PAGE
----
Huell Howser: Nothing Gold Can Stay
Huell Howser died this week. Calfornia’s Gold is gone. I feel like I need someone to bring me hot tea while I watch tv under a blanket and try to recover.
I never met Mr. Howser. I never saw him do his show. I hadn’t even gotten around to playing the drinking game that affectionately mocks his enthusiastic phrases:
The longer this sad, startling news settles in, the more I wonder why it elicits such a sympathetic reaction in someone not remotely connected to the man, other than a shared passion for the state of California. As a matter of fact, I started out mocking Howser, myself.
I was in my twenties, living with my grandmother, licking my wounds after an ill-fated romance. Watching Huell Howser was a ritual. Every weeknight around five, with a cup of tea, or a glass of wine, there my grandma sat. Reading the paper, watching tv, and taking a moment before starting dinner. Evening. A solid, pleasant transition from day to night.
I would join her because I liked to be with her. She is fun. She is kind. She’s a great sport and surprisingly up for anything. She offers a healthy stock of opinions, asked for or not, and has the rare delivery of a cheeky diplomat. With dimples. She’s a cute old lady, and she gets away with a lot…like watching oddly enthusiastic television hosts talk about rocks.
My grandfather had passed away several years earlier and my grandma’s dimples, blue eyes, and openness to life weren’t on the market long. While I lived with her, I loved watching her and her new companion, Al, enjoy their ten year run at a second young adulthood. They traveled, had cocktails in the patio, made bawdy jokes (Al), hummed (Grandma), and took RV trips all over the west – in their 80’s. Al even began to join us for the evening viewing of the sunset and California’s Gold. The ritual expanded.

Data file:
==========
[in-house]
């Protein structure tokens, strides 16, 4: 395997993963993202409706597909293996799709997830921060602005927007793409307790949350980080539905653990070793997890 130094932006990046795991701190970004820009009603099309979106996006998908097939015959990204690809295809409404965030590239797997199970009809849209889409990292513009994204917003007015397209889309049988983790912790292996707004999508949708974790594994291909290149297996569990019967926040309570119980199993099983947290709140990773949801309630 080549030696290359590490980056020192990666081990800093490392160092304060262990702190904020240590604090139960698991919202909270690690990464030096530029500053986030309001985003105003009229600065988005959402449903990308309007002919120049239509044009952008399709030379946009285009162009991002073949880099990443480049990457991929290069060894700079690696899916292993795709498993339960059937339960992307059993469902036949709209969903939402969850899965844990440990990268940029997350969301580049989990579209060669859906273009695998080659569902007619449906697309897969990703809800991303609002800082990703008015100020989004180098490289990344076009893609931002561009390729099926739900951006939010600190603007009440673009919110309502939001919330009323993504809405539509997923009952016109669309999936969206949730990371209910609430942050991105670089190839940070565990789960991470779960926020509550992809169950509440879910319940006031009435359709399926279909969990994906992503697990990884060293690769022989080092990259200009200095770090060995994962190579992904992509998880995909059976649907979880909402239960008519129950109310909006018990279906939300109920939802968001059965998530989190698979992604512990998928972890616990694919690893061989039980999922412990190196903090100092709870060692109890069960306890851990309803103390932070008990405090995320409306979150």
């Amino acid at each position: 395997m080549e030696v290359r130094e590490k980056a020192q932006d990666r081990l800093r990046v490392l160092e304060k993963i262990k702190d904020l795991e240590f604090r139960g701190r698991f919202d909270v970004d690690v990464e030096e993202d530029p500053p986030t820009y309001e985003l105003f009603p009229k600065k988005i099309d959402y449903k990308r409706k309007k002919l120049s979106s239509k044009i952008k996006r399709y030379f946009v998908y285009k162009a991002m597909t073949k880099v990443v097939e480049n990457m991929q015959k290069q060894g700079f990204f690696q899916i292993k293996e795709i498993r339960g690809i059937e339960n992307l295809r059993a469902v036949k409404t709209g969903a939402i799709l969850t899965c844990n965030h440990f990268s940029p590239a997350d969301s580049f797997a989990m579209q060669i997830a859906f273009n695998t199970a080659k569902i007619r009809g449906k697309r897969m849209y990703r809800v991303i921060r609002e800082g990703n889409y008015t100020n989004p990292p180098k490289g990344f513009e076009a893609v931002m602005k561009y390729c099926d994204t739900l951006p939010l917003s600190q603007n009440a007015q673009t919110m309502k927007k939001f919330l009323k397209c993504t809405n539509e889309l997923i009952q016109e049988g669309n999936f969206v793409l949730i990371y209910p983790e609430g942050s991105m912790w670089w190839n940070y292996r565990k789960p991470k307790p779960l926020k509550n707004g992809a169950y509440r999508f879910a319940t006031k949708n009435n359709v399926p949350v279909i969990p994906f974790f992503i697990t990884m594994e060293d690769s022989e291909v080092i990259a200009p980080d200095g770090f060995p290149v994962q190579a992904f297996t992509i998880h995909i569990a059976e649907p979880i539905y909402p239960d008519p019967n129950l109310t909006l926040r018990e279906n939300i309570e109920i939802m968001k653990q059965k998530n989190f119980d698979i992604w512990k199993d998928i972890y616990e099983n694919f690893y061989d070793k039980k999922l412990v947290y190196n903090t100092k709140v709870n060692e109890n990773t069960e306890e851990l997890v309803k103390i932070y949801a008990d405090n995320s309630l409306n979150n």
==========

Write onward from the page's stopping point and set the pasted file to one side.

As the years wore on, I moved on, but I still caught California’s Gold now and then. Boyfriends who were privileged enough to be trusted with my deepest secret, would make fun. As well they should. I did, too. But I also began to enjoy learning about folks in small towns, obscure history, and the natural lay of our California land.
The boys came and went, but Huell was always the same. He never changed. His delivery was so consistent I wasn’t sure until I read the reports this week if the shows I now record are reruns or new. The production value, the fashions, and the expressions (“Well, this is an adventure in ITSELF!”) remained the same. Familiar. Cheerful. A little kooky. And comforting.
I will miss Huell. Not just for the connection to my grandmother. Not just for his shows. I will miss knowing he’s out there, grinning, finding crazy things to get excited about (“is that SALT?”), casting the limelight on the unlikeliest of characters. He was so earnest, you couldn’t help but get on his side.
Cute Banker suggested we finally play a round of the Huell Howser drinking game in his honor. I don’t know his friends or his family, so it’s all I can do. It will be bittersweet. But I’m sure it will literally be amazin’! As was Huell.
Rest in peace, friend I never met. California won’t be the same without you, nor would it be the same, had you never lived.
Nature’s first green is gold,
Her hardest hue to hold.
Her early leaf’s a flower;
But only so an hour.
Then leaf subsides to leaf.
So Eden sank to grief,
So dawn goes down to day.
Nothing gold can stay.